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Reduction of Cortisol Levels and Participants' Responses Following Art Making

07 April 2019

This article by Girija Kaimal, Kendra Ray & Juan Muniz investigates the impact of visual art making on the cortisol levels of 39 healthy adults...

 

 

This quasi-experimental study investigated the impact of visual art making on the cortisol levels of 39 healthy adults. Participants provided saliva samples to assess cortisol levels before and after 45 minutes of art making.

Participants also provided written responses about the experience at the end of the session. Results indicate that art making resulted in statistically significant lowering of cortisol levels. Participants' written responses indicated that they found the art-making session to be relaxing, enjoyable, helpful for learning about new aspects of self, freeing from constraints, an evolving process of initial struggle to later resolution, and about flow/losing themselves in the work.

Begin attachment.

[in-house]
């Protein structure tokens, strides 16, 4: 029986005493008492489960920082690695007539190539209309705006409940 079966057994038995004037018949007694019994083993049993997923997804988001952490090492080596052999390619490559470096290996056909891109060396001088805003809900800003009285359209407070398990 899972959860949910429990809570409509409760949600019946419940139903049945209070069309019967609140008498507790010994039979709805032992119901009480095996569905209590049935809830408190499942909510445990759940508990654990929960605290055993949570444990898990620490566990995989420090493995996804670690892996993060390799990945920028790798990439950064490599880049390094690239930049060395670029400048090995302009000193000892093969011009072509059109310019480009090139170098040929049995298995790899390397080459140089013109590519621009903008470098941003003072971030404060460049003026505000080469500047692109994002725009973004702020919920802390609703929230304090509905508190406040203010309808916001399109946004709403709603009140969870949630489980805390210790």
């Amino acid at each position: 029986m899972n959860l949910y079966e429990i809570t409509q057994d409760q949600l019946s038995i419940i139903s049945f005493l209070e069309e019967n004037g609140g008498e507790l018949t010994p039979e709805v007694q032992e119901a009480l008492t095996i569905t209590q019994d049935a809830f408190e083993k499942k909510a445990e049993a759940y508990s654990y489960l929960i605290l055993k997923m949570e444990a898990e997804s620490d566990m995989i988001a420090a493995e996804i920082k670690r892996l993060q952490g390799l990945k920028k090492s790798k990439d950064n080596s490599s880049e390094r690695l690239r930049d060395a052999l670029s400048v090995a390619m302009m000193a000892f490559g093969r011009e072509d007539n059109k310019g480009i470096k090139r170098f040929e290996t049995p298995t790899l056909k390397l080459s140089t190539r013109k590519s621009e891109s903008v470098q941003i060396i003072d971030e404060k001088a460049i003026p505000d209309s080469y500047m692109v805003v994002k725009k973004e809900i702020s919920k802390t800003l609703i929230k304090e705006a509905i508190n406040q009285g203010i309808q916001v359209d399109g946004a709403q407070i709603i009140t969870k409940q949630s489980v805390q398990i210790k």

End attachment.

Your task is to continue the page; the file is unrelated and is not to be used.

They also reflected that the session evoked a desire to make art in the future. There were weak associations between changes in cortisol level and age, time of day, and participant responses related to learning about one's self and references to an evolving process in art making. There were no significant differences in outcomes based on prior experiences with art making, media choice, or gender.


This article by Girija Kaimal, Kendra Ray & Juan Muniz has been published online 
here


Thanks to our friends across the ocean for making this article FREE ACCESS to all in the Art Therapy: Journal of  the American Art Therapy Association.


Art Therapy: Journal of  the American Art Therapy Association
 
is published by 
Taylor & Francis